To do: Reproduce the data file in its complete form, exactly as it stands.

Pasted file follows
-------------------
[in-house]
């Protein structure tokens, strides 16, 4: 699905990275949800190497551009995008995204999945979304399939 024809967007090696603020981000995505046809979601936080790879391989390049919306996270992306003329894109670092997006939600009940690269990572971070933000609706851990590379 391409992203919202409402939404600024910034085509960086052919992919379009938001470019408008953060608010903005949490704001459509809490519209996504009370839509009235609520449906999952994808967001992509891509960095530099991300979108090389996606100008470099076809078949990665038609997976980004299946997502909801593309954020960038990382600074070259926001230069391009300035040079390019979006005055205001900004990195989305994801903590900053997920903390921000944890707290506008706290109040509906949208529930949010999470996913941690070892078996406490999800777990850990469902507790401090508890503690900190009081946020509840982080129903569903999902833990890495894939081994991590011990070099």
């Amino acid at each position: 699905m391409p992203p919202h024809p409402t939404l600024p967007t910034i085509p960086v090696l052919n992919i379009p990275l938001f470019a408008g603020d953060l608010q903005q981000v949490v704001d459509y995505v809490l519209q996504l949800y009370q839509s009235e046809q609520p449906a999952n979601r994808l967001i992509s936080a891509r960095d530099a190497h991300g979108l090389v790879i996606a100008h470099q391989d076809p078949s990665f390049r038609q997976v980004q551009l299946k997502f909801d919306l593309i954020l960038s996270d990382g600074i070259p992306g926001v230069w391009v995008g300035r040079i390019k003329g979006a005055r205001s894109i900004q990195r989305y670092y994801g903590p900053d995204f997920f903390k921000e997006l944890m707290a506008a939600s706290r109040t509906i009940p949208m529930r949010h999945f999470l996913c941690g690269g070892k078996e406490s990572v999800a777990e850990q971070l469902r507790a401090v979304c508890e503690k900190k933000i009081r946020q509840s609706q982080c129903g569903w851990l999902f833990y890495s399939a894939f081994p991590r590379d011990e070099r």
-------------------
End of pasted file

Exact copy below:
[in-house]
């Protein structure tokens, strides 16, 4: 699905990275949800190497551009995008995204999945979304399939 024809967007090696603020981000995505046809979601936080790879391989390049919306996270992306003329894109670092997006939600009940690269990572971070933000609706851990590379 391409992203919202409402939404600024910034085509960086052919992919379009938001470019408008953060608010903005949490704001459509809490519209996504009370839509009235609520449906999952994808967001992509891509960095530099991300979108090389996606100008470099076809078949990665038609997976980004299946997502909801593309954020960038990382600074070259926001230069391009300035040079390019979006005055205001900004990195989305994801903590900053997920903390921000944890707290506008706290109040509906949208529930949010999470996913941690070892078996406490999800777990850990469902507790401090508890503690900190009081946020509840982080129903569903999902833990890495894939081994991590011990070099």
């Amino acid at each position: 699905m391409p992203p919202h024809p409402t939404l600024p967007t910034i085509p960086v090696l052919n992919i379009p990275l938001f470019a408008g603020d953060l608010q903005q981000v949490v704001d459509y995505v809490l519209q996504l949800y009370q839509s009235e046809q609520p449906a999952n979601r994808l967001i992509s936080a891509r960095d530099a190497h991300g979108l090389v790879i996606a100008h470099q391989d076809p078949s990665f390049r038609q997976v980004q551009l299946k997502f909801d919306l593309i954020l960038s996270d990382g600074i070259p992306g926001v230069w391009v995008g300035r040079i390019k003329g979006a005055r205001s894109i900004q990195r989305y670092y994801g903590p900053d995204f997920f903390k921000e997006l944890m707290a506008a939600s706290r109040t509906i009940p949208m529930r949010h999945f999470l996913c941690g690269g070892k078996e406490s990572v999800a777990e850990q971070l469902r507790a401090v979304c508890e503690k900190k933000i009081r946020q509840s609706q982080c129903g569903w851990l999902f833990y890495s399939a894939f081994p991590r590379d011990e070099r």